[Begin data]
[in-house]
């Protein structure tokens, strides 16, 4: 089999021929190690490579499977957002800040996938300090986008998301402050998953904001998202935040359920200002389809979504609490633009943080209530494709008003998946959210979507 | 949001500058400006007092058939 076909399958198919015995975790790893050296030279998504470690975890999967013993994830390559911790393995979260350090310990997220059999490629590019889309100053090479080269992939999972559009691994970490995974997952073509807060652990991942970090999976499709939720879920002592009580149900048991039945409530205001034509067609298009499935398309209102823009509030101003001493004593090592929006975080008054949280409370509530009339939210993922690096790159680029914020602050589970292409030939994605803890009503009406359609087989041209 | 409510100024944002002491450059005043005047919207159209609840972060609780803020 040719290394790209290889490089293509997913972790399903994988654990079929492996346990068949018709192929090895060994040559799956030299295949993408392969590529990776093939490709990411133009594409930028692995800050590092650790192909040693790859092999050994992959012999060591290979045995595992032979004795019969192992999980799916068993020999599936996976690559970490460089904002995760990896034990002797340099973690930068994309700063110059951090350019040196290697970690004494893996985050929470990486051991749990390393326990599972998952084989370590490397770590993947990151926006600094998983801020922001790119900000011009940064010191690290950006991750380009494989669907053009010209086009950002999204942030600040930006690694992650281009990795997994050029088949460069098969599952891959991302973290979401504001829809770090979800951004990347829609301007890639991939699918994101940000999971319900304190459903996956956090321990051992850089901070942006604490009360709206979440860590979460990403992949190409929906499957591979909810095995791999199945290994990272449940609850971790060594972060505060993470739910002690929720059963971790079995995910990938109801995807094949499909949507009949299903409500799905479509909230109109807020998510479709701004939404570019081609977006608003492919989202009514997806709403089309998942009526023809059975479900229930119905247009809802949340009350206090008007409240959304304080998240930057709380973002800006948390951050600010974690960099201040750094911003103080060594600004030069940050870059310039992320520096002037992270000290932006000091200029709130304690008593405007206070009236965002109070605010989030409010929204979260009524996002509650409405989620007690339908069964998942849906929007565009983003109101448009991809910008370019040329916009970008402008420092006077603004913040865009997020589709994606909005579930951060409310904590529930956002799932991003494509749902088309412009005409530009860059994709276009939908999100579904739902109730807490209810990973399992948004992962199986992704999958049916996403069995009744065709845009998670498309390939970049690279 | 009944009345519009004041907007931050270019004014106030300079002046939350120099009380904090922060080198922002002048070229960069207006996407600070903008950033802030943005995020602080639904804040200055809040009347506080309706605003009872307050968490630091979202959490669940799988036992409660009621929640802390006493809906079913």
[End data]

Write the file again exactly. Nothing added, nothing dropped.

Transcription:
[in-house]
């Protein structure tokens, strides 16, 4: 089999021929190690490579499977957002800040996938300090986008998301402050998953904001998202935040359920200002389809979504609490633009943080209530494709008003998946959210979507 | 949001500058400006007092058939 076909399958198919015995975790790893050296030279998504470690975890999967013993994830390559911790393995979260350090310990997220059999490629590019889309100053090479080269992939999972559009691994970490995974997952073509807060652990991942970090999976499709939720879920002592009580149900048991039945409530205001034509067609298009499935398309209102823009509030101003001493004593090592929006975080008054949280409370509530009339939210993922690096790159680029914020602050589970292409030939994605803890009503009406359609087989041209 | 409510100024944002002491450059005043005047919207159209609840972060609780803020 040719290394790209290889490089293509997913972790399903994988654990079929492996346990068949018709192929090895060994040559799956030299295949993408392969590529990776093939490709990411133009594409930028692995800050590092650790192909040693790859092999050994992959012999060591290979045995595992032979004795019969192992999980799916068993020999599936996976690559970490460089904002995760990896034990002797340099973690930068994309700063110059951090350019040196290697970690004494893996985050929470990486051991749990390393326990599972998952084989370590490397770590993947990151926006600094998983801020922001790119900000011009940064010191690290950006991750380009494989669907053009010209086009950002999204942030600040930006690694992650281009990795997994050029088949460069098969599952891959991302973290979401504001829809770090979800951004990347829609301007890639991939699918994101940000999971319900304190459903996956956090321990051992850089901070942006604490009360709206979440860590979460990403992949190409929906499957591979909810095995791999199945290994990272449940609850971790060594972060505060993470739910002690929720059963971790079995995910990938109801995807094949499909949507009949299903409500799905479509909230109109807020998510479709701004939404570019081609977006608003492919989202009514997806709403089309998942009526023809059975479900229930119905247009809802949340009350206090008007409240959304304080998240930057709380973002800006948390951050600010974690960099201040750094911003103080060594600004030069940050870059310039992320520096002037992270000290932006000091200029709130304690008593405007206070009236965002109070605010989030409010929204979260009524996002509650409405989620007690339908069964998942849906929007565009983003109101448009991809910008370019040329916009970008402008420092006077603004913040865009997020589709994606909005579930951060409310904590529930956002799932991003494509749902088309412009005409530009860059994709276009939908999100579904739902109730807490209810990973399992948004992962199986992704999958049916996403069995009744065709845009998670498309390939970049690279 | 009944009345519009004041907007931050270019004014106030300079002046939350120099009380904090922060080198922002002048070229960069207006996407600070903008950033802030943005995020602080639904804040200055809040009347506080309706605003009872307050968490630091979202959490669940799988036992409660009621929640802390006493809906079913």